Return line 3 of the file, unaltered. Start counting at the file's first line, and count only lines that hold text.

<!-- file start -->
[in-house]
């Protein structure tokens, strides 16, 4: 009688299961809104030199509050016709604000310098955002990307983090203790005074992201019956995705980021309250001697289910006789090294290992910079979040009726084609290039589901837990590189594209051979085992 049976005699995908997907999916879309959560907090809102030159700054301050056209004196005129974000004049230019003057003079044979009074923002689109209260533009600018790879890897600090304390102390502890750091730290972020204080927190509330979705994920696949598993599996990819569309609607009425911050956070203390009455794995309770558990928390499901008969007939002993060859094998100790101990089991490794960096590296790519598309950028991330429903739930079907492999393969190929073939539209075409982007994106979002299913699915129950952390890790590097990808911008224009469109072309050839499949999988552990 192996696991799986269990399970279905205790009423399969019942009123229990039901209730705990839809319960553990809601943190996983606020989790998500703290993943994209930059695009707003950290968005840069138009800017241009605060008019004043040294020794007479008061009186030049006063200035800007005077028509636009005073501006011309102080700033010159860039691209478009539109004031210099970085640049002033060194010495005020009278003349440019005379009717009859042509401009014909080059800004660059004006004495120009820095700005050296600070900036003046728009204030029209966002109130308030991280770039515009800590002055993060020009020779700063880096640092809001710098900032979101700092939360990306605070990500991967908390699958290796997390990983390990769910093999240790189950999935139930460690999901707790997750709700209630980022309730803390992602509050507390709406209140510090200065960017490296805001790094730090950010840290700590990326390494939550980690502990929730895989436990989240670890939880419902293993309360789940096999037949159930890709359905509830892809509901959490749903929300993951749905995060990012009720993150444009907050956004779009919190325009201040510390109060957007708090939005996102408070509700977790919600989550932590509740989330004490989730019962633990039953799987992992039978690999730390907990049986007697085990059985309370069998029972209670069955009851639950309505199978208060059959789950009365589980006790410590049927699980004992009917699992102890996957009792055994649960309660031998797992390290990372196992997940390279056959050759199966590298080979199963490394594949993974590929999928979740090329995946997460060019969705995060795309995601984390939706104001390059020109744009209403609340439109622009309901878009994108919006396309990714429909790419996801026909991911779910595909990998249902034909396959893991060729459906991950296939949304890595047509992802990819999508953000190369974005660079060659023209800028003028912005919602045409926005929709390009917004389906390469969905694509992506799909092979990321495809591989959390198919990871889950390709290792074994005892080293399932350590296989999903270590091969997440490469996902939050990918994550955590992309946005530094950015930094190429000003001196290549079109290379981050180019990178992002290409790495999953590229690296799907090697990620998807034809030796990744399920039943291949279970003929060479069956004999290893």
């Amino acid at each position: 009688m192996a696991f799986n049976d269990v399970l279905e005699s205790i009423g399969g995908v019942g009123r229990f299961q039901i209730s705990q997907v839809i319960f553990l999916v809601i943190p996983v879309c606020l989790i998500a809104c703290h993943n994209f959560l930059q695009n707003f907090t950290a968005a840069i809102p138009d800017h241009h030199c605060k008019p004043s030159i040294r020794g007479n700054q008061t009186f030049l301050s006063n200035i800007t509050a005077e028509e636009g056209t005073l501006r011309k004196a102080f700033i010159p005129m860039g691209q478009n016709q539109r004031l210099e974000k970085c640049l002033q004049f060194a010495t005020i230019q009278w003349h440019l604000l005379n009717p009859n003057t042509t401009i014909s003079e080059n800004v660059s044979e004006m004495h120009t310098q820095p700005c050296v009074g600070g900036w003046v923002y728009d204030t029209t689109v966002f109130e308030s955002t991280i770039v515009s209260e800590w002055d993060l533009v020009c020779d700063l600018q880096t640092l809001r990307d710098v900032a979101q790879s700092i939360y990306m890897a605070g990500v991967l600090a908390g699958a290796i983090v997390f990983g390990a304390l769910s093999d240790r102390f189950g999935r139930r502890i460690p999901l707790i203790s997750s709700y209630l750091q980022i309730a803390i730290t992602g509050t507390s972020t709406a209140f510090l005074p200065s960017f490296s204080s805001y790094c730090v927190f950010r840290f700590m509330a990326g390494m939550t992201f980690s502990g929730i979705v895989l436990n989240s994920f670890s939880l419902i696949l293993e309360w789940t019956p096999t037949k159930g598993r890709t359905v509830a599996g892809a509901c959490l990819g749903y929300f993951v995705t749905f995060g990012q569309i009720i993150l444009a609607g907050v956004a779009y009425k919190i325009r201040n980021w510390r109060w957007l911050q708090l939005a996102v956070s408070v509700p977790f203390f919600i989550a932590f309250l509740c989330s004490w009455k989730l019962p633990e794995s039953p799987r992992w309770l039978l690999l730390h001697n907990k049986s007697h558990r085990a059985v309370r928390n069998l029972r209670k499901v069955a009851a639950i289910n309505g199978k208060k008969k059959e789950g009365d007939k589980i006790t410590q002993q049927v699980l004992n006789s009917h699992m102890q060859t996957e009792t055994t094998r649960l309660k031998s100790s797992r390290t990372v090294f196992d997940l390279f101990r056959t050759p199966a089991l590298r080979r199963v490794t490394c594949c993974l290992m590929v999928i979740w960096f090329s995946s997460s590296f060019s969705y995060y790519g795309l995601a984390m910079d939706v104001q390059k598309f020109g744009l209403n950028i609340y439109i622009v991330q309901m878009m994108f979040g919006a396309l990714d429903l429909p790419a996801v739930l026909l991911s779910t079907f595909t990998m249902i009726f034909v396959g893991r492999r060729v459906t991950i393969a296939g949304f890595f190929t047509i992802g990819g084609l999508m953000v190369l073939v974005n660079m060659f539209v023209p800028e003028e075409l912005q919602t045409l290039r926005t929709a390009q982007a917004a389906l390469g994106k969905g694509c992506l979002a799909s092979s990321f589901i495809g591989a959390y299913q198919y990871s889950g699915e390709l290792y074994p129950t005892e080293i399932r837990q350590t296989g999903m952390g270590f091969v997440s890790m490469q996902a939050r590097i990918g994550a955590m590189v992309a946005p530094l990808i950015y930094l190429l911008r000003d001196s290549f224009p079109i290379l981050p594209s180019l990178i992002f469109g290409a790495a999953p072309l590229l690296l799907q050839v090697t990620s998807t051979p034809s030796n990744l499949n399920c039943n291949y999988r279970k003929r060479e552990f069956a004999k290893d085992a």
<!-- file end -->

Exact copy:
């Amino acid at each position: 009688m192996a696991f799986n049976d269990v399970l279905e005699s205790i009423g399969g995908v019942g009123r229990f299961q039901i209730s705990q997907v839809i319960f553990l999916v809601i943190p996983v879309c606020l989790i998500a809104c703290h993943n994209f959560l930059q695009n707003f907090t950290a968005a840069i809102p138009d800017h241009h030199c605060k008019p004043s030159i040294r020794g007479n700054q008061t009186f030049l301050s006063n200035i800007t509050a005077e028509e636009g056209t005073l501006r011309k004196a102080f700033i010159p005129m860039g691209q478009n016709q539109r004031l210099e974000k970085c640049l002033q004049f060194a010495t005020i230019q009278w003349h440019l604000l005379n009717p009859n003057t042509t401009i014909s003079e080059n800004v660059s044979e004006m004495h120009t310098q820095p700005c050296v009074g600070g900036w003046v923002y728009d204030t029209t689109v966002f109130e308030s955002t991280i770039v515009s209260e800590w002055d993060l533009v020009c020779d700063l600018q880096t640092l809001r990307d710098v900032a979101q790879s700092i939360y990306m890897a605070g990500v991967l600090a908390g699958a290796i983090v997390f990983g390990a304390l769910s093999d240790r102390f189950g999935r139930r502890i460690p999901l707790i203790s997750s709700y209630l750091q980022i309730a803390i730290t992602g509050t507390s972020t709406a209140f510090l005074p200065s960017f490296s204080s805001y790094c730090v927190f950010r840290f700590m509330a990326g390494m939550t992201f980690s502990g929730i979705v895989l436990n989240s994920f670890s939880l419902i696949l293993e309360w789940t019956p096999t037949k159930g598993r890709t359905v509830a599996g892809a509901c959490l990819g749903y929300f993951v995705t749905f995060g990012q569309i009720i993150l444009a609607g907050v956004a779009y009425k919190i325009r201040n980021w510390r109060w957007l911050q708090l939005a996102v956070s408070v509700p977790f203390f919600i989550a932590f309250l509740c989330s004490w009455k989730l019962p633990e794995s039953p799987r992992w309770l039978l690999l730390h001697n907990k049986s007697h558990r085990a059985v309370r928390n069998l029972r209670k499901v069955a009851a639950i289910n309505g199978k208060k008969k059959e789950g009365d007939k589980i006790t410590q002993q049927v699980l004992n006789s009917h699992m102890q060859t996957e009792t055994t094998r649960l309660k031998s100790s797992r390290t990372v090294f196992d997940l390279f101990r056959t050759p199966a089991l590298r080979r199963v490794t490394c594949c993974l290992m590929v999928i979740w960096f090329s995946s997460s590296f060019s969705y995060y790519g795309l995601a984390m910079d939706v104001q390059k598309f020109g744009l209403n950028i609340y439109i622009v991330q309901m878009m994108f979040g919006a396309l990714d429903l429909p790419a996801v739930l026909l991911s779910t079907f595909t990998m249902i009726f034909v396959g893991r492999r060729v459906t991950i393969a296939g949304f890595f190929t047509i992802g990819g084609l999508m953000v190369l073939v974005n660079m060659f539209v023209p800028e003028e075409l912005q919602t045409l290039r926005t929709a390009q982007a917004a389906l390469g994106k969905g694509c992506l979002a799909s092979s990321f589901i495809g591989a959390y299913q198919y990871s889950g699915e390709l290792y074994p129950t005892e080293i399932r837990q350590t296989g999903m952390g270590f091969v997440s890790m490469q996902a939050r590097i990918g994550a955590m590189v992309a946005p530094l990808i950015y930094l190429l911008r000003d001196s290549f224009p079109i290379l981050p594209s180019l990178i992002f469109g290409a790495a999953p072309l590229l690296l799907q050839v090697t990620s998807t051979p034809s030796n990744l499949n399920c039943n291949y999988r279970k003929r060479e552990f069956a004999k290893d085992a």